UNITED NATIONS (Reuters) - Most armed groups involved in human smuggling and trafficking in Libya have links to the country’s official security institutions, sanctions experts said in a confidential report to a U.N. Security Council committee seen by Reuters on Wednesday.
People smugglers operating with impunity in Libya have sent hundreds of thousands of migrants to Europe, mainly Italy, by sea since 2014. Thousands have died during the voyages.
“Armed groups, which were party to larger political-military coalitions, have specialised in illegal smuggling activities, notably human smuggling and trafficking,” experts reported to the 15-member Security Council committee. They said most of these armed groups “were nominally affiliated to official security institutions.”
The experts were reporting on an arms embargo and targeted sanctions that the U.N. Security Council imposed on Libya in 2011 when former leader Muammar Gaddafi’s forces cracked down on pro-democracy protesters.
Eritrean migrants told the sanctions monitors they had been arrested by the Special Deterrence Force (SDF), which is an armed group affiliated with the internationally recognised Government of National Accord’s Ministry of Interior, the report said.
The migrants said the Special Deterrence Force handed them to various smuggling rings. “The panel is assessing whether the SDF’s leadership was aware of collusion and trafficking being conducted within its ranks,” the sanctions monitors wrote.
They also noted: “The panel is concerned over the possible use of state facilities and state funds by armed groups and traffickers to enhance their control of migration routes.”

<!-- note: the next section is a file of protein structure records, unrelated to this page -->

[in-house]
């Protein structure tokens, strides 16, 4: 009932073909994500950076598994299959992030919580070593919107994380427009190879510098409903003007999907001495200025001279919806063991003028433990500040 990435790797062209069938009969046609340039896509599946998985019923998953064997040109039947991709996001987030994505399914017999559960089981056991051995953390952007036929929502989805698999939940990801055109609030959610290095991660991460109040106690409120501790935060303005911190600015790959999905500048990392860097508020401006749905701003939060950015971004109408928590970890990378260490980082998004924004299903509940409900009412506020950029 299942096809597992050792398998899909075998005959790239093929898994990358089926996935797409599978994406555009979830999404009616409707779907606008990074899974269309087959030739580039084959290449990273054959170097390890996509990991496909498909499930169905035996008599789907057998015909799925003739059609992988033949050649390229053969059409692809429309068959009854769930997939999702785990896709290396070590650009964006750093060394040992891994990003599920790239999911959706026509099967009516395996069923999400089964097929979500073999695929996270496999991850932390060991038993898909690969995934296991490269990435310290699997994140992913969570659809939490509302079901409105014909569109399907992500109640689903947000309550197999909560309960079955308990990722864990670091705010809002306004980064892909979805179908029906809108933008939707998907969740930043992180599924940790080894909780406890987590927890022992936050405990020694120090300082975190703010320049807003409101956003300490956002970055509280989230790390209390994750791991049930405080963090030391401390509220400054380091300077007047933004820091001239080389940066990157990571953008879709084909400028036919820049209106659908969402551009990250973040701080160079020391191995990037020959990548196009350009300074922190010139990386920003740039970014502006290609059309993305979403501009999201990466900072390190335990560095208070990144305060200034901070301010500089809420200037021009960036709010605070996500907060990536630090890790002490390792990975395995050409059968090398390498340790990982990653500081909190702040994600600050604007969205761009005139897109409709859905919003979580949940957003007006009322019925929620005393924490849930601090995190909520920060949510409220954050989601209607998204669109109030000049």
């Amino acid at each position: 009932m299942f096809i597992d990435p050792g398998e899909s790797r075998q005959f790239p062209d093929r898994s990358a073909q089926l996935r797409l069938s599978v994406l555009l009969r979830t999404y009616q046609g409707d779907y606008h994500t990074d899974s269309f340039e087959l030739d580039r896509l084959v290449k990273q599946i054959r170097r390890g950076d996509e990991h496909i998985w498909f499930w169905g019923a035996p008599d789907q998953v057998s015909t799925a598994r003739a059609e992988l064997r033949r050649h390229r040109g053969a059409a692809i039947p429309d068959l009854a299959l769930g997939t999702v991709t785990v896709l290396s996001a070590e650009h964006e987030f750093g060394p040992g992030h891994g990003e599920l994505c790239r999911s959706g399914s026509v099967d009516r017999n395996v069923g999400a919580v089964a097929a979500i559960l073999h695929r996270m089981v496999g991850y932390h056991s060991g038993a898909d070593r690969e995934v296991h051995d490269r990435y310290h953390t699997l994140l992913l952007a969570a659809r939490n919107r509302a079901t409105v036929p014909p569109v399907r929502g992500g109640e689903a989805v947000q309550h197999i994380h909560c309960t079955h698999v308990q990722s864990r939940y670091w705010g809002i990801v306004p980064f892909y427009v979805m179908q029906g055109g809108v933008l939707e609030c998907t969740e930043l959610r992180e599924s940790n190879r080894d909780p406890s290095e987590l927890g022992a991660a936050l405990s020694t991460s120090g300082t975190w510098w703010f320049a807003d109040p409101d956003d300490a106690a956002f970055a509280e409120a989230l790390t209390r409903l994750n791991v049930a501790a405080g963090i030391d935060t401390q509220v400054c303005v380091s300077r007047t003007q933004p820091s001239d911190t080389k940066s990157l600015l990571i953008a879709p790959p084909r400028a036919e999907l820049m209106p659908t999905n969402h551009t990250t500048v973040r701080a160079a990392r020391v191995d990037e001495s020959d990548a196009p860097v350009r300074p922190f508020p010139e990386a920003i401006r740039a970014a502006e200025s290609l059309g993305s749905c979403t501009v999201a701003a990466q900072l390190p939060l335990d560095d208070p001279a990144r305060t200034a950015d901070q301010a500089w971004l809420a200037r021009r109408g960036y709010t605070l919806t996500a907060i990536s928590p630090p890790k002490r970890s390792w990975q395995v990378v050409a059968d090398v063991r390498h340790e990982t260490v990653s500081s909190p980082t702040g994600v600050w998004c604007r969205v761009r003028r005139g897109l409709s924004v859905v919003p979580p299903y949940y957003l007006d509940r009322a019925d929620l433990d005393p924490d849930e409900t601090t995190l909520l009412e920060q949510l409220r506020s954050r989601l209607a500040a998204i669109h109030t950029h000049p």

The SDF denied the allegations. The force “has nothing to do with smuggling”, SDF spokesman Ahmad Bin Salem told Reuters in a written statement. “It is fighting illegal immigration and has arrested many smugglers”, he said.
International agencies told the sanctions monitors that Libya’s Directorate Combating Illegal Migration had no control over its 24 detention centres. Migrants told the U.N. monitors that local armed groups controlled the centres they stayed in.
So far this year, just over 3,500 migrants are recorded to have crossed from Libya to Italy, about 60 percent fewer than during the same period last year, according the Italian Interior Ministry.
Libya descended into chaos after a NATO-backed uprising in 2011 led to the overthrow and killing of Gaddafi, with two competing governments backed by militias scrambling for control of the oil-producing country.
“Foreign fighters and armed groups, moving in and out of Libya, exploit the uncontrolled proliferation of arms and related material in Libya resulting in regular violations of the (U.N.) arms embargo,” the sanctions monitors said.
Reporting by Michelle Nichols; Additional reporting Ahmed Elumami in Tripoli; Editing by Cynthia Osterman